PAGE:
ment, and constructed of brick, with roof laid in variegated
slates. It is one of the finest structures in the State, and
justly a source of pride to the citizens of Utica even among
the many noble educational and charitable institutions
which ornament the city, and make it a marvel throughout
the land.



The school was interrupted from 1865 to 1871, in which
latter year Mrs. E. F. Hammill, of Brooklyn, leased the
building for three years and opened school. At the end
of the throe years she leased it again for one year and con-
tinued to the summer of 1875, when she was succeeded by
the present principal, Mrs. J. G. P. Piatt. At the present
time the school employs about fourteen teachers in the
various departments, and has from 30 to 40 regular boarders
and from 80 to 90 day scholars.

It is a stock institution, organized by a large number of
the wealthy citizens of Utioa for the education of their
daughters, and is in a flourishing condition.

The other private schools of the city at the present time
are : Academy of Assumption, for boys, under the charge
of the Christian Brothers (Catholic), corner of John and
Elizabeth Streets; the German Free Association, organized
Dec. 23, 1867, on the common-school system, and open to
all, on Whitesboro' Street; President, John Kohler; Sec-
retary, F. W. Klages ; Principal, Ad. Peterson ; Assistant,
Mrs. W. J. Rulison ; Treasurer, M. Weisner ; Kindergar-
ten School, Steuben Street, Mrs. C. M. Scholefield, Princi-
pal ; Kindergarten School, Oneida Street, Mrs. Janet Kel-
logg, Principal ; school for boys and girls, No. 232 Genesee
Street, by James Lombard ; St. John's Select and Free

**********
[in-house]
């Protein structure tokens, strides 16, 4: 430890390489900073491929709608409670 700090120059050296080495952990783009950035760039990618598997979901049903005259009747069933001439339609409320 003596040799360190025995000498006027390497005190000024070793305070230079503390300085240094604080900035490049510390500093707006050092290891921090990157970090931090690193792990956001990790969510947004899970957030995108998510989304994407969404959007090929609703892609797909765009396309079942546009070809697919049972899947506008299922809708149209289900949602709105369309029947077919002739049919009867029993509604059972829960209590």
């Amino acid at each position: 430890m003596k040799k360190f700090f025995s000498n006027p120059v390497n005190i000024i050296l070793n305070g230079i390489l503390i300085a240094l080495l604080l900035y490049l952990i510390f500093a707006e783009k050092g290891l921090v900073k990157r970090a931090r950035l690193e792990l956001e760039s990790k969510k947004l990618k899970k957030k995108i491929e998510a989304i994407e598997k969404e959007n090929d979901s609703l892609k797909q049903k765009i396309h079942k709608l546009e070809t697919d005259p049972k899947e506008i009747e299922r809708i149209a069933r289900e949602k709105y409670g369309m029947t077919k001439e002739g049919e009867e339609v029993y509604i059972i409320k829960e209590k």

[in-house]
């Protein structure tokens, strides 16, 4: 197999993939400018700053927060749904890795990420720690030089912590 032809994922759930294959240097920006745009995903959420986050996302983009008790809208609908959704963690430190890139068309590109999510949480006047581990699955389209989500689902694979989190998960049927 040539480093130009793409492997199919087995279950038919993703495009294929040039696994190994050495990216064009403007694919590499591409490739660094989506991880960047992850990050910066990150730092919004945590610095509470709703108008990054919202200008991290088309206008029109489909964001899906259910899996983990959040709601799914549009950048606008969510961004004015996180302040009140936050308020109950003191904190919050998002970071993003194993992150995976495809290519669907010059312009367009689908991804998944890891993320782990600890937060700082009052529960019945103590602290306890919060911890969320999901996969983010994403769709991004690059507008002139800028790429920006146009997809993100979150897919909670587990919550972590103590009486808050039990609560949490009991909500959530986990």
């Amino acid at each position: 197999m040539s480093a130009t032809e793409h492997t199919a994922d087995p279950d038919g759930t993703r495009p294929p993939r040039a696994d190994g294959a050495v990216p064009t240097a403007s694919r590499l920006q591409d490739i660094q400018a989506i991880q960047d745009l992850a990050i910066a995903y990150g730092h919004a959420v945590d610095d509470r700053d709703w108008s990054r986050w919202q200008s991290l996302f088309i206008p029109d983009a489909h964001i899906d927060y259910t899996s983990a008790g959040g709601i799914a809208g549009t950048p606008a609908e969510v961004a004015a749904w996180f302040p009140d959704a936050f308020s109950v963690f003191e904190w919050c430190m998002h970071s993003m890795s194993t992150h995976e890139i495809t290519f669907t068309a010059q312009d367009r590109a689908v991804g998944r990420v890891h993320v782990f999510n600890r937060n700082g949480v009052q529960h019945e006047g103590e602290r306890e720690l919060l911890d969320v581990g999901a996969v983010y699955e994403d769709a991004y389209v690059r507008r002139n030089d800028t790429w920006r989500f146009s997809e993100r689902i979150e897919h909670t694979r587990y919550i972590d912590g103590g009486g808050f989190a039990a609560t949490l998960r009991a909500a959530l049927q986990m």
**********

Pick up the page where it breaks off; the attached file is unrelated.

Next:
School for boys and girls, under the direction of the Sisters
of Charity, on Burnet Street ; St. Joseph's School (German)
for boys, 163 Fayette Street ; St. Joseph's School (German)
for girls, by the Sisters of St. Clair, 163 Fayette Street;
and the Utica Business College, in the Parker Building, by
Messrs. McCreary and Shields.

An eccentric individual named Solomon Barrett taught
a grammar school in Utica for several years, between 1845
and 1850. He made it a specialty, and was a most excel-
lent grammarian, and successful in his calling. At one
period his school was located in the rooms over what is now
Hollister's book-store, where he had a large number of
pupils, of both sexes, among whom were Daniel Butterfield,
Jedediah Kingsley, David Williams, and J. M. Green.

Mr. Barrett was something of a linguist, and was wont
to talk Latin with Judge Denio. A short time previous
to his advent in Utica, he engaged in a noted discussion
upon the science of grammar with Professor Brown, of

His schools were divided into terms, for each of which
he charged a tuition fee of $5. His system of teaching
was upon the concert plan, and he made use of the services
of his more advanced scholars to assist him in his work.
He was a very popular teacher, but quite eccentric, and
somewhat untidy in dress. He was an inveterate tobacco-
chewer, and was wont to eject his spittle over the desk in
front of him upon the floor. He was accustomed to tell
his pupils that when they encountered any one in argu-
ment who was too much for them, to throw him ofl' the
subject by asking a question in philosophy like the follow-
ing : " Does a thing move where it is ?" If he answered
no, as he generally would, then ask him, "Does it move
where it is not?" " Then," says he, " you have him."

He was also the author of a peculiar text-book upon the
study of English grammar, which was published in Utica
in 1845.


Trinity Church was organized in the year 1798, by the
Rev. Philander Chase, afterwards Bishop of Illinois. For
a period of five years services were imperfec-tly maintained
by lay-reading, and it was not until the year 1803 that
measures were taken towards the building of a church edi-
fice. In that year Mr. John R. Bleecker, of Albany, gave
a lot on the corner of Broad and First Streets, 100 feet
front and 127 feet deep, in fulfillment of a promise that
such a gift would be made to that religious society which
should first undertake the erection of a church edifice. On